Interviews are the gateway to landing your dream job, but for most people interviews are a stressful and uncomfortable endeavour. You finally have your chance to impress a prospective employer and secure that golden opportunity, but unnerving thoughts and doubts begin to make you nervous. Nerves are to be expected, but if you let them overcome you, they could dampen your chances of securing the job that you may well have the skills and expertise for. What is the best way to ease your apprehension? Being prepared. Having an understanding of the overall interview process, the types of questions asked and what is expected of you will not only enable you to be more prepared, but it will serve to quieten some of them unsettling anxieties. So, what should you expect from a ‘typical’ developer interview? Every company has their own way of doing things and the procedure may differ slightly depending on the role that you are, but a lot of companies follow a similar process. The interview process tends to comprise of one or two phone interviews, followed by up to four on-site face-to-face interviews. The initial phone interviews are used to simply screen candidates to assess whether they are worth meeting in person. The first of the two phone interviews (or first half of the interview, if there is only one) will ask primarily behavioural questions. Behavioural questions are not designed to challenge you; they’re used to get you talking and to make you feel comfortable. Big open-ended questions are often asked such as “talk me through your CV” or “tell me about a challenging project you worked on”. The questions are designed to help HR professionals get a feel for you, the type of person you are and whether you’re a good fit with the company. Some light technical questions may also be posed asking you about your relevant coding knowledge, database expertise and so on. Following the initial phone screenings, you may be invited in-house for a series of face-to-face interviews with the appropriate members of the team. Large companies such as Facebook, Microsoft and Google hold four face-to-face interviews lasting approximately forty-five minutes each. These interviews primarily focus on your technical abilities with only one focusing on your behavioural traits and/or culture fit with the respective company. The technical interviews are a means of evaluating your problem-solving skills. The interviewer wants to see if you can translate your thought-process into reasonably correct, well-structured code. You will be asked a coding/algorithm question and be expected to write, test and optimize code often using a whiteboard, with some companies offering a laptop instead. Having a foundation in data structures and algorithms is really important. These are fundamental concepts, like binary search trees and breadth-first search. You will also be asked to develop an optimal algorithm for your code. It’s important to note that your code and algorithm does not need to be flawless. It is your approach and methodology that is being evaluated. Once the technical side of the interviews are complete, you will be given time to ask questions that you may have regarding the role or company or whatever may be on your mind. This is what a ‘typical’ developer interview process is like. However, every company is different. A great resource to discover the interview process for the position that you are applying for is Glassdoor. Here you can read what other applicants experienced with sections offering advice and types of questions asked.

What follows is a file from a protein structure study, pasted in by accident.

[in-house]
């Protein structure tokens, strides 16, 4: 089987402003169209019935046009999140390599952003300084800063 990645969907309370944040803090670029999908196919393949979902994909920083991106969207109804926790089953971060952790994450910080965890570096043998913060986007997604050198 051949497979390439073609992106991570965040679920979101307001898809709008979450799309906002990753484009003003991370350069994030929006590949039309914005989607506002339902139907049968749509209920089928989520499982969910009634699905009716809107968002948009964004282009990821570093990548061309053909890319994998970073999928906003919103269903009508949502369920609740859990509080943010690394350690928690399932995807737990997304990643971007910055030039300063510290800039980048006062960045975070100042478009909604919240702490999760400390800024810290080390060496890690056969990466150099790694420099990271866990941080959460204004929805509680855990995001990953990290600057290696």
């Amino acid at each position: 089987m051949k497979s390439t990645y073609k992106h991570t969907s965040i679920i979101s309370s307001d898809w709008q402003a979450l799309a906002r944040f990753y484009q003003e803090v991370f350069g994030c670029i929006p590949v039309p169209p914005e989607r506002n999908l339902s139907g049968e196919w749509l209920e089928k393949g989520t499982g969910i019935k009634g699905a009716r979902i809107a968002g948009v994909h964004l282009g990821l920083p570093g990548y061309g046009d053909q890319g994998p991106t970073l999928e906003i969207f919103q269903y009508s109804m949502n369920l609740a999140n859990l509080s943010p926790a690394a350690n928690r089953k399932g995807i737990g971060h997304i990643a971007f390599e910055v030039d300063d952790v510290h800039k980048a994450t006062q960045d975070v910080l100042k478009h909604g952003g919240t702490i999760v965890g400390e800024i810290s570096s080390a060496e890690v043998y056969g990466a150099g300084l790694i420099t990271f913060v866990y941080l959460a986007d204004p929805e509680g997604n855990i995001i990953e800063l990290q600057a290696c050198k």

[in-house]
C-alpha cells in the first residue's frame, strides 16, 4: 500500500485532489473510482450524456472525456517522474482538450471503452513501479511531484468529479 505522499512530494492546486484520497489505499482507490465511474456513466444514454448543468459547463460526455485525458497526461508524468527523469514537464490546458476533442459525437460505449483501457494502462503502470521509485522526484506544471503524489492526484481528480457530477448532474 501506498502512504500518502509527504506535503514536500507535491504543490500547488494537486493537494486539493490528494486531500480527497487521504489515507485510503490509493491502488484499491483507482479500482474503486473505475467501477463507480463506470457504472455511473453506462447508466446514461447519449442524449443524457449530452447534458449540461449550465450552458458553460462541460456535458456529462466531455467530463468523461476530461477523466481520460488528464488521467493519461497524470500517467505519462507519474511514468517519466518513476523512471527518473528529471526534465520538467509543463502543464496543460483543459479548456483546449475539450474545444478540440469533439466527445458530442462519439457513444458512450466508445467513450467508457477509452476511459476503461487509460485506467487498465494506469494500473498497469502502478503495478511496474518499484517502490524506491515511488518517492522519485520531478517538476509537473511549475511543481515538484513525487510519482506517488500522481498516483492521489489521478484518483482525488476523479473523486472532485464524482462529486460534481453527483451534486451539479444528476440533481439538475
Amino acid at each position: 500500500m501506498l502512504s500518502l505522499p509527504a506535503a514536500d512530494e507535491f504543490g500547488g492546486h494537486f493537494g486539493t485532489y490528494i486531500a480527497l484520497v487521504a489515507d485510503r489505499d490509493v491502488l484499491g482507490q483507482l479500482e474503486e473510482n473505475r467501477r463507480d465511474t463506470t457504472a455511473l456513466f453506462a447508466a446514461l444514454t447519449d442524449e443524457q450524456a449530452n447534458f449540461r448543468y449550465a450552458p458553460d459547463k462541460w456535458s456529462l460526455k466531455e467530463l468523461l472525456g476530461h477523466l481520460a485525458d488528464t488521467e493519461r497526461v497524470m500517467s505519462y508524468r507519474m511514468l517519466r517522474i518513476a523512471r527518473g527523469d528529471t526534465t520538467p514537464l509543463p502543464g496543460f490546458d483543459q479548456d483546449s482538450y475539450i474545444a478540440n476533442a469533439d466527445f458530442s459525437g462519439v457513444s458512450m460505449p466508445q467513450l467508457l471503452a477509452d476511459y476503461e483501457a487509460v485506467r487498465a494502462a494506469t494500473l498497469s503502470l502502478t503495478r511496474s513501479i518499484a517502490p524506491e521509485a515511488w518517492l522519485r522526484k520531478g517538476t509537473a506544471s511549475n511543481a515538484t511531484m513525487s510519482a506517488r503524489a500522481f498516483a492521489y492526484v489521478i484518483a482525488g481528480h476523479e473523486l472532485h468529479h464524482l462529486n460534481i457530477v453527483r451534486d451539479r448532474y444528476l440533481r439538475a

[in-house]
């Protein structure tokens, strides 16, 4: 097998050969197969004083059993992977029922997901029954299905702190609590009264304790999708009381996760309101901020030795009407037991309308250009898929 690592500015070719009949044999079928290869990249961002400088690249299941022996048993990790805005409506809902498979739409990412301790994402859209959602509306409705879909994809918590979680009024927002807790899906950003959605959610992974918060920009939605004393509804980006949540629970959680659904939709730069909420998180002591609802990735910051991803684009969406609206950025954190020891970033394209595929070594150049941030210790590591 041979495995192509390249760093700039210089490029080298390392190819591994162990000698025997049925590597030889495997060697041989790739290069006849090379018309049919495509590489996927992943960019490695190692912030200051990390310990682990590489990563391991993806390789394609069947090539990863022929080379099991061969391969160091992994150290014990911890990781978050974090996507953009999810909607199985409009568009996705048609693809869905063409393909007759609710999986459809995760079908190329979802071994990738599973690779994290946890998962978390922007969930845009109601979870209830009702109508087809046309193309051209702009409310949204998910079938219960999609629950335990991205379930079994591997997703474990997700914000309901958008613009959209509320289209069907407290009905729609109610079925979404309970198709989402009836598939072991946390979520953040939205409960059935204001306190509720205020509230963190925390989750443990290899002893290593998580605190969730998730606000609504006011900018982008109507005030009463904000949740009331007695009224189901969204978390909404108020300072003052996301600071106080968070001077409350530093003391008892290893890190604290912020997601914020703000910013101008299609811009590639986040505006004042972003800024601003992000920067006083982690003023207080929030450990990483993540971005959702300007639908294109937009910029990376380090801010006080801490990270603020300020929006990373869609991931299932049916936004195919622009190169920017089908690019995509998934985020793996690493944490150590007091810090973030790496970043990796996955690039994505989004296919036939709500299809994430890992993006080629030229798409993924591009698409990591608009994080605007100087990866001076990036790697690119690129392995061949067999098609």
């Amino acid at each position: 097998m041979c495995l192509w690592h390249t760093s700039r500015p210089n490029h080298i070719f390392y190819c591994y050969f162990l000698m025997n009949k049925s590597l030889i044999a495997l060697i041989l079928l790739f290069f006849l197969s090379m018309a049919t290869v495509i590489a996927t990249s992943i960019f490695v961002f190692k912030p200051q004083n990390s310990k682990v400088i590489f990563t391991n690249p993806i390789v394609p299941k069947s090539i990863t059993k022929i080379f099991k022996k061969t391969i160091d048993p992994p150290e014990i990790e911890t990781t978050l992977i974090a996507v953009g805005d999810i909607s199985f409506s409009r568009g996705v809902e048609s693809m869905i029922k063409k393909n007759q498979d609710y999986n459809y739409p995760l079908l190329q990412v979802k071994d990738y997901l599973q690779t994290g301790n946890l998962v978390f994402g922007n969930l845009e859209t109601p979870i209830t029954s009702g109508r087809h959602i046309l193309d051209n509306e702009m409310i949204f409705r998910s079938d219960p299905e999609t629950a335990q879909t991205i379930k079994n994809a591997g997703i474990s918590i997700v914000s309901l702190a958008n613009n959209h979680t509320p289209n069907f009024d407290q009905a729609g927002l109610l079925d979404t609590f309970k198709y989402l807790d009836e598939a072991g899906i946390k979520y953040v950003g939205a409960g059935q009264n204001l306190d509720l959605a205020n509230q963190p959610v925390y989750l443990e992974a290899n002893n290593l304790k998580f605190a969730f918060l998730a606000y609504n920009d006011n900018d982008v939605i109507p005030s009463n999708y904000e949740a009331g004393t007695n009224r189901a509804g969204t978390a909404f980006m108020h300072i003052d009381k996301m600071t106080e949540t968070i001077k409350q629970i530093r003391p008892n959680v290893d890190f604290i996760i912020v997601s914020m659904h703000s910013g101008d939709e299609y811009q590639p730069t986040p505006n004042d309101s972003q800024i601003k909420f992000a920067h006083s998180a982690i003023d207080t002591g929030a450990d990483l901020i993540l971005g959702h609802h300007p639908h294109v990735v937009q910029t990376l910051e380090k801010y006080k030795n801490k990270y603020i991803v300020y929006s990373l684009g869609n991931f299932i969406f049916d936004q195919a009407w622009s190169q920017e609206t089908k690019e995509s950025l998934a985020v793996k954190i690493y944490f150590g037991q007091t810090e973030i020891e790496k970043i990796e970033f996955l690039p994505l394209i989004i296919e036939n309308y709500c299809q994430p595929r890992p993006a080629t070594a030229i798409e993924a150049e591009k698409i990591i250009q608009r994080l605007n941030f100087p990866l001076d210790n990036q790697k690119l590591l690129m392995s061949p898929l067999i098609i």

As the old saying goes, first impressions count and that is never truer than when it comes to an interview. How you present yourself paints a picture in the prospective employer’s mind of your interest and dedication to landing the position. But does this apply to an IT developer interview? ‘Silicon Valley’ culture has strongly influenced the IT industry uplifting many long-standing traditions in the world of business. The stereotypical ‘IT guy’ is depicted as a laid-back person wearing jeans and a hoody at best, but is this appropriate when interviewing for a developer position? There are a number of things that must be taken into consideration when gauging what to wear to a developer interview. First and foremost, it is important to note that developer positions are open in a wide array of industries ranging from a small tech start-up to a global bank. The culture and industry in which the company operates in will dictate what you should wear to the interview. For example, in a bank, formal business attire is expected and worn by nearly all employees. If the employees are wearing suits, you should suit up for your interview. If a suit just isn’t for you, dress smart. A co-ordinated, well fitted smart outfit with dress shoes will suffice. A bank is a very black and white example. The tech scene is a different story, where the lines can become blurred. Even some of the top tech firms dress more on the business casual side, making it hard to gauge what is deemed office appropriate. Smaller tech firms can dress very casually, with a suit not being expected or even appropriate. A good trick is to research the company’s culture through a simple Google search, Glassdoor, LinkedIn and so on. Try speaking to an employee of the company or even a similar company to get an idea of what is expected. Interviewees are always susceptible to underdressing to match the company culture. It is recommended to always dress professionally, no matter what type of company you are interviewing with. Your appearance signals who you are, your professionalism and even your work ethic. Men should consider wearing trousers or khaki pants with a long sleeve shirt and dress shoes. No jeans or trainers, its simply too casual for the occasion. Women should consider wearing a pencil skirt or trousers with a collared shirt. A work dress is also suitable. Wear whatever you are most comfortable in but err on the side of overdressing. Whatever you decide to wear, ensure the clothes are clean, crease free and the shoes are polished. Good personal hygiene and care is a must. For men, make sure you’re clean shaven or your beard is very neatly trimmed. If you use hair product, go easy with it. For women, keep the make-up light and professional. If you have a lot of jewellery and/or piercings, best to take a minimal approach to both. Make sure your nails are neat and if you are wearing nail polish, make sure it’s not chipped. Last but not least, try not to use overpowering perfume or aftershave - a subtle scent is best. During an interview, there are a lot of variables outside of your control, so why not make the most of the variables you do control? Research has shown that the first few seconds of meeting someone is the most crucial, with the visual impact you make being the most important factor.